By k | October 31, 2009 - 6:00 am - Posted in Sales

One of the things
I love about Halloween
is that it gives us marketers
a glimpse into our prospect’s fantasy world.

According to the National Retail Federation’s
2009 Halloween Consumer Intentions
and Actions Survey,
the top adult costumes are
Michael Jackson,
vampires,
pirates,
athletes
and witches.
The trend also is for home made costumes
over store bought,
reinforcing the leaning toward frugality.

How to use these trends?
As a writer,
I would look at the vampire trend
and say ‘too late for that’
but it is a very easy transition
for readers to move
from vampires to werewolves or gargoyles or zombies.

Look at the babysteps
prospects may make
from existing trends.

By k | October 30, 2009 - 6:00 am - Posted in New Business Development

In David Silverman’s post
How Successful CEOs Respond to Failure,
he says
“Faced with failure,
they stayed in motion.
They quit the bad job,
they separated from investors they conflicted with,
they got up off the sidewalk
and went back to work.”

I deal with failure
by having multiple projects on the go.
Right now,
I have three stories submitted to publishers,
one story in edits,
one story in second draft,
and one story in first draft.

I also have what I call a failure plan.
For example:
If the three stories are not accepted,
(i.e. I fail)
I have a list of other publishers
to send them to.

I’m 38 years old
and have a long list of things I plan to accomplish.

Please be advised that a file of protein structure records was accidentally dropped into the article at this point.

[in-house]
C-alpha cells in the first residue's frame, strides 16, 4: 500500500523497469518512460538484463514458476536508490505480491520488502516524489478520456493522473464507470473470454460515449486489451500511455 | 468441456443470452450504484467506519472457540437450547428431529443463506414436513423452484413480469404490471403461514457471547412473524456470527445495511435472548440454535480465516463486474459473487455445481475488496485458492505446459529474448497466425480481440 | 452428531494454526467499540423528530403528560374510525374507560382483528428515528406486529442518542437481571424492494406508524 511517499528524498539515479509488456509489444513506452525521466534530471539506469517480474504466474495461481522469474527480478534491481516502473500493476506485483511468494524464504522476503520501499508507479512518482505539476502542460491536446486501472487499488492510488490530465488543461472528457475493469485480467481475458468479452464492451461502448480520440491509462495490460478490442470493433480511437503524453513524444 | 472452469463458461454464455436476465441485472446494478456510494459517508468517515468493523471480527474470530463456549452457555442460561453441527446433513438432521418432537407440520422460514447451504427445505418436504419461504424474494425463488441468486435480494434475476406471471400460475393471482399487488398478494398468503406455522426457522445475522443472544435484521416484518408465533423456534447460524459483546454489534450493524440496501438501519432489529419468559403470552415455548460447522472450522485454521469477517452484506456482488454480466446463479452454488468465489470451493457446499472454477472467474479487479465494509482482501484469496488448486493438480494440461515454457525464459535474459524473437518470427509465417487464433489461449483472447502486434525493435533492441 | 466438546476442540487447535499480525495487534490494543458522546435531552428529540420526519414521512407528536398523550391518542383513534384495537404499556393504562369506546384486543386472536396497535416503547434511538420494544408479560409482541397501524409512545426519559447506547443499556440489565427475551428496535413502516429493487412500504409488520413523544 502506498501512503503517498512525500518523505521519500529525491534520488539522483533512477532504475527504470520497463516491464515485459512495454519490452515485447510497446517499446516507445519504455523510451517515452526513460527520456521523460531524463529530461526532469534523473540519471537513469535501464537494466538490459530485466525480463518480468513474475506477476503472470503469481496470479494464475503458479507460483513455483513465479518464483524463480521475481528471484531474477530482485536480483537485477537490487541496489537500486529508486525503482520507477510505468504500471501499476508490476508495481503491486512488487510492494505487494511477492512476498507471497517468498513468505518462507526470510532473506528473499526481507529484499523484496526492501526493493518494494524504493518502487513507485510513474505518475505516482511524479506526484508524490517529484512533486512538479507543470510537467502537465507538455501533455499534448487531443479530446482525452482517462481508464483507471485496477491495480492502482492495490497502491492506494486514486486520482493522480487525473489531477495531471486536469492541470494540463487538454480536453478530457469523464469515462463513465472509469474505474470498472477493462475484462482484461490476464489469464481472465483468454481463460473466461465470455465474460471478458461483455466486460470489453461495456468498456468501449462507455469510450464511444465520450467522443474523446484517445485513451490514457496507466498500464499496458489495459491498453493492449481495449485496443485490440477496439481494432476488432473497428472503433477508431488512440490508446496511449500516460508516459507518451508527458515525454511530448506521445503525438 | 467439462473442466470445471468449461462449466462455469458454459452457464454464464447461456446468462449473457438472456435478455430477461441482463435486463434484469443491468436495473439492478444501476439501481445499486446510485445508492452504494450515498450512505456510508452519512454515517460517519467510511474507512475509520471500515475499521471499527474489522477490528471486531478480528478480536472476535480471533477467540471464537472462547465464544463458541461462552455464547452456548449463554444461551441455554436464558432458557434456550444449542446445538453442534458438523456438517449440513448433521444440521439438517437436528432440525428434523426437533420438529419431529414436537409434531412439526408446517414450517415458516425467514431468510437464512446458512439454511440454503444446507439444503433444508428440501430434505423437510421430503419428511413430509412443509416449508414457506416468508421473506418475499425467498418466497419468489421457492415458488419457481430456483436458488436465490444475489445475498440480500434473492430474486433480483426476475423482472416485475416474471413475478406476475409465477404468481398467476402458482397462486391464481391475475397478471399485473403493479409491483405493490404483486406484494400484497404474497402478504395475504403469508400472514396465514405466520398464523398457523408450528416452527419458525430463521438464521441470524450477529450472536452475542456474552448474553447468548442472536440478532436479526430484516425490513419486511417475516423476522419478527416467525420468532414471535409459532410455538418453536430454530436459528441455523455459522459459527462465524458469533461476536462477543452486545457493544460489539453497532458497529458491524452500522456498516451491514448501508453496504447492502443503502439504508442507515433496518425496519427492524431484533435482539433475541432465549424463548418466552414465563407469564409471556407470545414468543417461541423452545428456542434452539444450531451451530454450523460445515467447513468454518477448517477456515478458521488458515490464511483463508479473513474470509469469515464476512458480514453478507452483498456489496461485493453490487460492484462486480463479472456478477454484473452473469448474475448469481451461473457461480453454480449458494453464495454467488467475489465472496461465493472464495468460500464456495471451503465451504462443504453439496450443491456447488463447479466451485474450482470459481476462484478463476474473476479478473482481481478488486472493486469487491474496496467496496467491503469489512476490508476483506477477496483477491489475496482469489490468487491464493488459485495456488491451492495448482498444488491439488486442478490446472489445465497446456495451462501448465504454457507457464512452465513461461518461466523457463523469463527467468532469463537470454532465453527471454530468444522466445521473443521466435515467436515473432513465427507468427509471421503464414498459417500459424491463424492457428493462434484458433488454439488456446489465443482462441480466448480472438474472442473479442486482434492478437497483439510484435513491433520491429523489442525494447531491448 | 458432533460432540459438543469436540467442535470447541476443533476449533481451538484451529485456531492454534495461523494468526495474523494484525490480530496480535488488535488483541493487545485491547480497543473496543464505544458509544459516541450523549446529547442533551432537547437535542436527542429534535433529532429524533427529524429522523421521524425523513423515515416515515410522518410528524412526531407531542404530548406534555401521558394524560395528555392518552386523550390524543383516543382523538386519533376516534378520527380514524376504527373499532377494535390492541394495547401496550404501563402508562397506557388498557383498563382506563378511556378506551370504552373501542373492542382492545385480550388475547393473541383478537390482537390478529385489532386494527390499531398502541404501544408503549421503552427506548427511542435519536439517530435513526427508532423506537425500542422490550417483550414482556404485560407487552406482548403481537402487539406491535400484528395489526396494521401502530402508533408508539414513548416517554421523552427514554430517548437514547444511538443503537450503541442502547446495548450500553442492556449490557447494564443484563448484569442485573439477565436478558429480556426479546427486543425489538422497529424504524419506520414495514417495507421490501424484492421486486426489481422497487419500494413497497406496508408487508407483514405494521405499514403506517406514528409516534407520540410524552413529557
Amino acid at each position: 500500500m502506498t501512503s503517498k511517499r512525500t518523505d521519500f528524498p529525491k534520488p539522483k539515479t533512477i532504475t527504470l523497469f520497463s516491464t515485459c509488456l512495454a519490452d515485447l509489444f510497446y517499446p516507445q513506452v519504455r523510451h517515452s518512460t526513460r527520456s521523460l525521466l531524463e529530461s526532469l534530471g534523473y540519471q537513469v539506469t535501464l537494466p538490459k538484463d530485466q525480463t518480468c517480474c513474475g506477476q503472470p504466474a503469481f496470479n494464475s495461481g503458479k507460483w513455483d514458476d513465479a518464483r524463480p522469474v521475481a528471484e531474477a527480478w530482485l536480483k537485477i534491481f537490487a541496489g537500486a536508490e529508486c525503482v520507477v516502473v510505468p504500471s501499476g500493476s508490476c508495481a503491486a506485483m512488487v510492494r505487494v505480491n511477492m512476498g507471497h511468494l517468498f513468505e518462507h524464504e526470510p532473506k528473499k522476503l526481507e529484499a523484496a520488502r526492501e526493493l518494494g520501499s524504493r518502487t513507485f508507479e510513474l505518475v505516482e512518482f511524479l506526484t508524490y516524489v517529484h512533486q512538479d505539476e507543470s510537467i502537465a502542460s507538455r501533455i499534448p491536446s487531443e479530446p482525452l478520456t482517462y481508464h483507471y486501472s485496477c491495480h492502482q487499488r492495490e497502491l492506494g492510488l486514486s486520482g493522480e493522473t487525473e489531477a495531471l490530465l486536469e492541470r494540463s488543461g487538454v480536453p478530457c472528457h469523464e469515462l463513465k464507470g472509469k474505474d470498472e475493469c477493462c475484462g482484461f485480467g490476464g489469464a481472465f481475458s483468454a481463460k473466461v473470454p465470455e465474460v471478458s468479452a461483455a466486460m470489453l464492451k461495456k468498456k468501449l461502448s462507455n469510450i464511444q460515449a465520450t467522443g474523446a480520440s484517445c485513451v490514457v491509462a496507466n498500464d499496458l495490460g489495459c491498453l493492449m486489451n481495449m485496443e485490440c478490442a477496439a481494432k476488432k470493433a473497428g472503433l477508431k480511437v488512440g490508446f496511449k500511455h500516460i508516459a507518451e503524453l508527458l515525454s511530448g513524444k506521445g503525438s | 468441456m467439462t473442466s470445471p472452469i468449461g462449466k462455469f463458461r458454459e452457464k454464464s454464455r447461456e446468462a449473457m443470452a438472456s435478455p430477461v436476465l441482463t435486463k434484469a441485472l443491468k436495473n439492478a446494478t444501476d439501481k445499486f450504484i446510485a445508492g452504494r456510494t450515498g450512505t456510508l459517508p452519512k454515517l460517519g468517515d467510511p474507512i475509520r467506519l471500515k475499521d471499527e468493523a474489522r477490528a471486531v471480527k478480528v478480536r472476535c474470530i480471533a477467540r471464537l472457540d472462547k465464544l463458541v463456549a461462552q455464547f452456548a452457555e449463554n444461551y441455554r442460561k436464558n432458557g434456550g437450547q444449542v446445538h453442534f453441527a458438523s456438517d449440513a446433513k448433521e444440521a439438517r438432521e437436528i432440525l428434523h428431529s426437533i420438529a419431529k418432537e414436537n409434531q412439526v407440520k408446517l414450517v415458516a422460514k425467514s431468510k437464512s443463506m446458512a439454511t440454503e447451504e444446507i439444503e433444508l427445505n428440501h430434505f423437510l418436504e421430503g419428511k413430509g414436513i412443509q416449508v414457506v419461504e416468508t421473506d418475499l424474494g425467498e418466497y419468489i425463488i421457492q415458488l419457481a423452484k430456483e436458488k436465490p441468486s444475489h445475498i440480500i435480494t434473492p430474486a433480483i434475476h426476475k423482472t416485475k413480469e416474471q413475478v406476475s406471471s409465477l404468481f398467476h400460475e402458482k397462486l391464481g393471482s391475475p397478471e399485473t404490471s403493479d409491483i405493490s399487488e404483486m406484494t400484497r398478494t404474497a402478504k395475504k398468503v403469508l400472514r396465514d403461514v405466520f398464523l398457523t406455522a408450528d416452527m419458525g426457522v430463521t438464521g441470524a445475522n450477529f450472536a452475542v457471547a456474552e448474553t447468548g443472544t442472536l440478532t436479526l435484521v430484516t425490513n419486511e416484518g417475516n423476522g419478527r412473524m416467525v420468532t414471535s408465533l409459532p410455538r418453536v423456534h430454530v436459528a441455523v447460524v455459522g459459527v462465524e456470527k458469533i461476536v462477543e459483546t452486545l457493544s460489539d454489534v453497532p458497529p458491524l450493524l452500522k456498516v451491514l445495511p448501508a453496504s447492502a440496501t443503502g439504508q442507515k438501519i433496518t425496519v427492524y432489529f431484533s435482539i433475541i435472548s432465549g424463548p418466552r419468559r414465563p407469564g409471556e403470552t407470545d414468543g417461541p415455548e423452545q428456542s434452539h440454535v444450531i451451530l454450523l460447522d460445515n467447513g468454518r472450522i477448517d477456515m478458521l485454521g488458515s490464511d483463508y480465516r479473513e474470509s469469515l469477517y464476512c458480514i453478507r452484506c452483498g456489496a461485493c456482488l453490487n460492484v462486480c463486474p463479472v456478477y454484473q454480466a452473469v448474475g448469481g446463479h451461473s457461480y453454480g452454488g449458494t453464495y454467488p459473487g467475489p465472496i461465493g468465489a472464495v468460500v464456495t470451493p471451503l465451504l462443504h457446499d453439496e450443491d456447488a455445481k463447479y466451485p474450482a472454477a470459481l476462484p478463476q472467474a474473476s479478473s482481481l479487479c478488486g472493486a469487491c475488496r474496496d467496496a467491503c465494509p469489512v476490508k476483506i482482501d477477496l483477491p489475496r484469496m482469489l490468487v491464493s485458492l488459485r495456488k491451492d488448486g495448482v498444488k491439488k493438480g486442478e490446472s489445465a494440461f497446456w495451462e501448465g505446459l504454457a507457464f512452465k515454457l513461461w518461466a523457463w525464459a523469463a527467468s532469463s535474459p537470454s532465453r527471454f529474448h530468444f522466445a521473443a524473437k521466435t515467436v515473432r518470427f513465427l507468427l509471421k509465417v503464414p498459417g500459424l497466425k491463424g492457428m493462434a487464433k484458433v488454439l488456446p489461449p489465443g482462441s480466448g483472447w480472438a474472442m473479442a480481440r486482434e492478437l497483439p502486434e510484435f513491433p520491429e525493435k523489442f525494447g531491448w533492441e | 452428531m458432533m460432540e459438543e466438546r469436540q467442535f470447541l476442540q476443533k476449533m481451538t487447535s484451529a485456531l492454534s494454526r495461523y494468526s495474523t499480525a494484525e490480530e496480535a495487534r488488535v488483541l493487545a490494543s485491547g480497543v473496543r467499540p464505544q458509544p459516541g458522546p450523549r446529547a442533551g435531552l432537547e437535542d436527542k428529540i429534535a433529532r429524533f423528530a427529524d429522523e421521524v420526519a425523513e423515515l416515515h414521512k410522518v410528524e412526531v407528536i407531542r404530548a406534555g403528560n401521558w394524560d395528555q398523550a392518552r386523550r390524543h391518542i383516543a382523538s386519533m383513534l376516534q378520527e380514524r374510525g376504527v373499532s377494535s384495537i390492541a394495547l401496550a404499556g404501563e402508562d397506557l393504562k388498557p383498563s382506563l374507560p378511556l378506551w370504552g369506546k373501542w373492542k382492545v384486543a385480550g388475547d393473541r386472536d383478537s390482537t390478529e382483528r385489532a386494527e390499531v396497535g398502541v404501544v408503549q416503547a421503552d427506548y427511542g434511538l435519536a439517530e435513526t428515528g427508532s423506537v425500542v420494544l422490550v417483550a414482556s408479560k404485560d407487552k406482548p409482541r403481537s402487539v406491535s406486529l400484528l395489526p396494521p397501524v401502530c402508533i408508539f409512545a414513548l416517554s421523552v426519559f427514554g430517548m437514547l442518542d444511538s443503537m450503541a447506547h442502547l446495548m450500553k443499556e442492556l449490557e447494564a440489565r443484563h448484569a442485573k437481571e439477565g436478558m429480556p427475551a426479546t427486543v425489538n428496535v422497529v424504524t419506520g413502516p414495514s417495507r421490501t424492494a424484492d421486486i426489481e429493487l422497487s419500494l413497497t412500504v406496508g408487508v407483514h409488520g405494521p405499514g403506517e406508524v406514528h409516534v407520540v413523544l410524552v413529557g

I don’t have time to wallow in failure.
I fail, learn, and move on.

By k | October 29, 2009 - 6:00 am - Posted in New Business Development

Seth Godin has a great post
on Trolls.
My favorite line in it is
“critics rarely create”

I had a release
last week.
I am very open
about loving feedback,
especially around ‘what to work on’ areas
(and ALL writers have areas to work on).

What I find interesting is the tone.
The feedback from published writers
was constructive yet very positive.
The feedback from unpublished writers
focused on the negative.
It was critical rather than constructive.

As with advice,
not all criticism is equal.
Listen to all of it
but weigh it
based on the source.

By k | October 28, 2009 - 6:00 am - Posted in New Business Development

When you say no to a project
is almost as important
as how you say no.

If I want a healthy relationship
with the person pitching to me,
I always listen to her entire pitch.
I don’t cut her off
mid pitch
even if I know the project isn’t for me.
(That smacks of arrogance)

If the request/project is big/important
to her,
I’ll, at least, think about the offer
over night.
When I contact her
with my no,
I’ll drop some facts about the industry/project
that she didn’t include in the pitch.
This communicates that
I was seriously thinking about it.

I never say yes
when I really mean no.
In a documentary about Monty Python,
there was some bitterness
because,
after Graham Chapman’s death,
Michael Palin said yes
to another project
‘to be nice’
when really he had no intention
of ever reviving Monty Python.
This initial yes
wasted the others’ time and money.

So say no quickly
but not TOO quickly.

By k | October 27, 2009 - 6:00 am - Posted in Corporate Games

Elisha asked
“What are the good ways to say no,
mostly for job and new venture opportunities
but keep something open for the future?”

My favorite is the reco.
I’ll say something like…
‘I’ve always wanted to work with you’
(hinting that I’m open for future gigs)
‘but I’m not the right person
to make this’ project/job/business ‘a success
and I DO want it to be successful.’
(i.e. our goals are the same